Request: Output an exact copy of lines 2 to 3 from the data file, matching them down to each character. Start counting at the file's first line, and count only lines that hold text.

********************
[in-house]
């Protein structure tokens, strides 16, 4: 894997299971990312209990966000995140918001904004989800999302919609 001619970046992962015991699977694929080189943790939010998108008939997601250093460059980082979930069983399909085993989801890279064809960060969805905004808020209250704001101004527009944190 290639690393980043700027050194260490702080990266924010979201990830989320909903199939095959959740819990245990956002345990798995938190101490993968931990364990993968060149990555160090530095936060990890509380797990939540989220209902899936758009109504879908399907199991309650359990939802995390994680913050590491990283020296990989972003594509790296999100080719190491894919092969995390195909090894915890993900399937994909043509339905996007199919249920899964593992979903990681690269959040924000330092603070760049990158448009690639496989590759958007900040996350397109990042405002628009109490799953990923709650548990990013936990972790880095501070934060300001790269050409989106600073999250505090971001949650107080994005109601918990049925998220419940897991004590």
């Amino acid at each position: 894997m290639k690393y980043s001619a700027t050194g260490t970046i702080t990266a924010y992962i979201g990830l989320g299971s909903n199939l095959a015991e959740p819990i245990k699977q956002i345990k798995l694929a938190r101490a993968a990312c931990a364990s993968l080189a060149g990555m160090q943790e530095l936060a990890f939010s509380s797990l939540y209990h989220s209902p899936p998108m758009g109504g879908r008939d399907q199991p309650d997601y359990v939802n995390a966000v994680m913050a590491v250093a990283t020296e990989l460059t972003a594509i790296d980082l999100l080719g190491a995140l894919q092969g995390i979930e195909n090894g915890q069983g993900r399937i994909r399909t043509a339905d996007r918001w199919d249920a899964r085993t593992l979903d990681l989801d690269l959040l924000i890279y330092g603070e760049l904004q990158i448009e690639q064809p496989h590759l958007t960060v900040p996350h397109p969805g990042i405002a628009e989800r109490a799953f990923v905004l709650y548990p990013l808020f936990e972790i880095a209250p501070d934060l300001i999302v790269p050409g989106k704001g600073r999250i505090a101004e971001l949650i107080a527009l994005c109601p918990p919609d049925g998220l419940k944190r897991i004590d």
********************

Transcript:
């Protein structure tokens, strides 16, 4: 894997299971990312209990966000995140918001904004989800999302919609 001619970046992962015991699977694929080189943790939010998108008939997601250093460059980082979930069983399909085993989801890279064809960060969805905004808020209250704001101004527009944190 290639690393980043700027050194260490702080990266924010979201990830989320909903199939095959959740819990245990956002345990798995938190101490993968931990364990993968060149990555160090530095936060990890509380797990939540989220209902899936758009109504879908399907199991309650359990939802995390994680913050590491990283020296990989972003594509790296999100080719190491894919092969995390195909090894915890993900399937994909043509339905996007199919249920899964593992979903990681690269959040924000330092603070760049990158448009690639496989590759958007900040996350397109990042405002628009109490799953990923709650548990990013936990972790880095501070934060300001790269050409989106600073999250505090971001949650107080994005109601918990049925998220419940897991004590």
């Amino acid at each position: 894997m290639k690393y980043s001619a700027t050194g260490t970046i702080t990266a924010y992962i979201g990830l989320g299971s909903n199939l095959a015991e959740p819990i245990k699977q956002i345990k798995l694929a938190r101490a993968a990312c931990a364990s993968l080189a060149g990555m160090q943790e530095l936060a990890f939010s509380s797990l939540y209990h989220s209902p899936p998108m758009g109504g879908r008939d399907q199991p309650d997601y359990v939802n995390a966000v994680m913050a590491v250093a990283t020296e990989l460059t972003a594509i790296d980082l999100l080719g190491a995140l894919q092969g995390i979930e195909n090894g915890q069983g993900r399937i994909r399909t043509a339905d996007r918001w199919d249920a899964r085993t593992l979903d990681l989801d690269l959040l924000i890279y330092g603070e760049l904004q990158i448009e690639q064809p496989h590759l958007t960060v900040p996350h397109p969805g990042i405002a628009e989800r109490a799953f990923v905004l709650y548990p990013l808020f936990e972790i880095a209250p501070d934060l300001i999302v790269p050409g989106k704001g600073r999250i505090a101004e971001l949650i107080a527009l994005c109601p918990p919609d049925g998220l419940k944190r897991i004590d």